The Role of Climate Change Litigation in Australia's Response to Global Warming

U of Melbourne Legal Studies Research Paper No. 269

Environmental and Planning Law Journal, Vol. 24, No. 2, pp. 90-105, 2007

18 Pages Posted: 16 Oct 2007

See all articles by Jacqueline Peel

Jacqueline Peel

The University of Melbourne - Law School

Abstract

A series of recent cases, including the judgment of the New South Wales Land and Environment Court in Anvil Hill, signal the rise of climate change litigation in Australia. Climate change litigation involves legal action to seek redress for damage arising from activities said to be causing global climate change. The growth of climate change litigation has been particularly pronounced in the United States, due to perceived inaction by national political authorities to deal with issues of global warming. In Australia, frustration with the slow pace and fragmented nature of regulatory developments regarding climate change similarly appears to be encouraging environmental groups to turn to the courts as a possible saviour. This article argues that while there are positive indications in some climate change cases that the courts are prepared to embrace rigorous practices of EIA for assessing climate change impacts, climate change litigation is unlikely to be a panacea for delivering effective action on the reduction of greenhouse gas emissions. Rather, a strong national-level regulatory response is still required to generate the necessary behavioural change for deep cuts in emissions.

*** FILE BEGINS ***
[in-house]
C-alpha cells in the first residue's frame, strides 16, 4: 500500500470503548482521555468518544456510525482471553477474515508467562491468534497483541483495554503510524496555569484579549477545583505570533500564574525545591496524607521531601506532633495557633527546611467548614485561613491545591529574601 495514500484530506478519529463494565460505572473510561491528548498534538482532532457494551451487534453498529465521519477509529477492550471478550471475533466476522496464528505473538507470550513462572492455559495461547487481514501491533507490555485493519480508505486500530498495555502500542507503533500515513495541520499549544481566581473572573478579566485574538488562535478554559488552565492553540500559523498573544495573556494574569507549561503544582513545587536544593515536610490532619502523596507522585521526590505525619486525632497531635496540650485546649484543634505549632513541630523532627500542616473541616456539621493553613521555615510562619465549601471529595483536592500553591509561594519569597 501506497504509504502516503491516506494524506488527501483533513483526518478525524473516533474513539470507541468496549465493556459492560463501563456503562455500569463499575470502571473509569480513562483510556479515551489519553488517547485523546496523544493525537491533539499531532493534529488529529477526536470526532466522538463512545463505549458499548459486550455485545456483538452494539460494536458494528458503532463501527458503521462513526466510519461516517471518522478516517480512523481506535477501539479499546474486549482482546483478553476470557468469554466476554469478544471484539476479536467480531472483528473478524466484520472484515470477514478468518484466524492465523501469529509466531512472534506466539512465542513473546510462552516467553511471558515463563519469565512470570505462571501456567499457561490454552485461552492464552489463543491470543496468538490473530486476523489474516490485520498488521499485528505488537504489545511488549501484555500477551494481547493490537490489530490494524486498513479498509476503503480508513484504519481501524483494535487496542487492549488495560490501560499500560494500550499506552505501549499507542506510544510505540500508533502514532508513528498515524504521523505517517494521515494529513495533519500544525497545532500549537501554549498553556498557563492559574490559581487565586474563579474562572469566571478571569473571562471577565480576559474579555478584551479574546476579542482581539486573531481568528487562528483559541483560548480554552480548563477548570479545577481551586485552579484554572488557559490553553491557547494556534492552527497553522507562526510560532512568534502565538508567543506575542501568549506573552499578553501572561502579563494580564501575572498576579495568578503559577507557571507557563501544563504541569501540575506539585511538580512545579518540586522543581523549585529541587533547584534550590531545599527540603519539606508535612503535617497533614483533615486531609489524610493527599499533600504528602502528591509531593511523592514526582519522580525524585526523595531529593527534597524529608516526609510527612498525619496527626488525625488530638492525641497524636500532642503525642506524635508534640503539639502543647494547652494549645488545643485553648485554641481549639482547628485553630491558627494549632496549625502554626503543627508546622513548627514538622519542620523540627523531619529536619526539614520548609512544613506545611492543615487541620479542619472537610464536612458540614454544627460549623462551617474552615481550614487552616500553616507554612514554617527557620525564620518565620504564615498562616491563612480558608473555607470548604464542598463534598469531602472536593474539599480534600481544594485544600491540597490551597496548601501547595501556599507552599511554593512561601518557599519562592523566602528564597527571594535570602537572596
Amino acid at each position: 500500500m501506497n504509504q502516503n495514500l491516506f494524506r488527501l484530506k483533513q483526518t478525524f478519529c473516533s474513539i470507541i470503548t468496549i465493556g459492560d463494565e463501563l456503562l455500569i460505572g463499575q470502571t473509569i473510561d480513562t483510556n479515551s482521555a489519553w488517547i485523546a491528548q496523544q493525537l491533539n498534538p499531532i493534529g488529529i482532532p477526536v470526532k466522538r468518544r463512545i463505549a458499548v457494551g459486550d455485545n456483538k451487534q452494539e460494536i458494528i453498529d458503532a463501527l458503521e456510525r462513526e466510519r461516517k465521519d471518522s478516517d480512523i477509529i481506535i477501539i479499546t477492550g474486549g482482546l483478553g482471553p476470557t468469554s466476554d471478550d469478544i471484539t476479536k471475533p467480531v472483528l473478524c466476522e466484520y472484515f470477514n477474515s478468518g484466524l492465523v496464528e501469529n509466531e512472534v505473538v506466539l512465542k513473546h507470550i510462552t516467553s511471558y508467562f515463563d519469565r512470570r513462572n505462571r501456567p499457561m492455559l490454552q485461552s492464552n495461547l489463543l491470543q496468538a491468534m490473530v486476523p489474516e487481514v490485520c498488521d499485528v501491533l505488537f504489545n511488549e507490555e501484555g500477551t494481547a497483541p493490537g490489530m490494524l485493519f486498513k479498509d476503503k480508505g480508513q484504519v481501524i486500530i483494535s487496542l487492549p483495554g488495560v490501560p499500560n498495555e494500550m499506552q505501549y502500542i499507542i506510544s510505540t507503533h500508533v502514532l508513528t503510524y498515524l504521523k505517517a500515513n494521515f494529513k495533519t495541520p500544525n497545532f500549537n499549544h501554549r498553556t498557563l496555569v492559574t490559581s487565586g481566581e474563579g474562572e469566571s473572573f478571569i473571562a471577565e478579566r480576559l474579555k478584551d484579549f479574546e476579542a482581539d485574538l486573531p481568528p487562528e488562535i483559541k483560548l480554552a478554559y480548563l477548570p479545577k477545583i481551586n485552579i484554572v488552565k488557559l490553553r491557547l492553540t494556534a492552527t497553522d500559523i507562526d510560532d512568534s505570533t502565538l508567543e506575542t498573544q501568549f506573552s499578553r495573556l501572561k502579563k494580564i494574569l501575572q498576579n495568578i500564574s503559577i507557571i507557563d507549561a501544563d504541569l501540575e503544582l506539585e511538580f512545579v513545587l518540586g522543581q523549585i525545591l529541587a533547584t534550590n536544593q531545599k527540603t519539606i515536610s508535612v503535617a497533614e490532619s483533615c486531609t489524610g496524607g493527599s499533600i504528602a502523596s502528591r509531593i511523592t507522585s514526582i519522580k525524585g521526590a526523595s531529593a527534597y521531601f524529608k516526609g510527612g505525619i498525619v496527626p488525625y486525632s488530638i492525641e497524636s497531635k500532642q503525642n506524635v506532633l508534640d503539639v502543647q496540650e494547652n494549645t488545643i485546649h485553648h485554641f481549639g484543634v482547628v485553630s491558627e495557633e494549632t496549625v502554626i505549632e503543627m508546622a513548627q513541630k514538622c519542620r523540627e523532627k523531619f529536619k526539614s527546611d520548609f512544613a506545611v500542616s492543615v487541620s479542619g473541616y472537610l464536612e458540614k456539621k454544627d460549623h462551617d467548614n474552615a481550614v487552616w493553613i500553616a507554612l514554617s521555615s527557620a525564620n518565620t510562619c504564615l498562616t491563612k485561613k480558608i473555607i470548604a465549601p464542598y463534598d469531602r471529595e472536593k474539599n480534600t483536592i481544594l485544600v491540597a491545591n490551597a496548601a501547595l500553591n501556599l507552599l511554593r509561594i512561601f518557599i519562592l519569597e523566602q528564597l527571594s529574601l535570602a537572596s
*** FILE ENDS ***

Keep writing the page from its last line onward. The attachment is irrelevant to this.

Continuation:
Keywords: climate change, Australia, global warming, litigation

JEL Classification: K41, K32

Suggested Citation

Peel, Jacqueline, The Role of Climate Change Litigation in Australia's Response to Global Warming. U of Melbourne Legal Studies Research Paper No. 269; Environmental and Planning Law Journal, Vol. 24, No. 2, pp. 90-105, 2007. Available at SSRN: https://ssrn.com/abstract=1021647

Jacqueline Peel (Contact Author)

The University of Melbourne - Law School ( email )

University Square
185 Pelham Street, Carlton
Victoria, Victoria 3010
Australia
+613 8344 1115 (Phone)
+613 9347 2394 (Fax)

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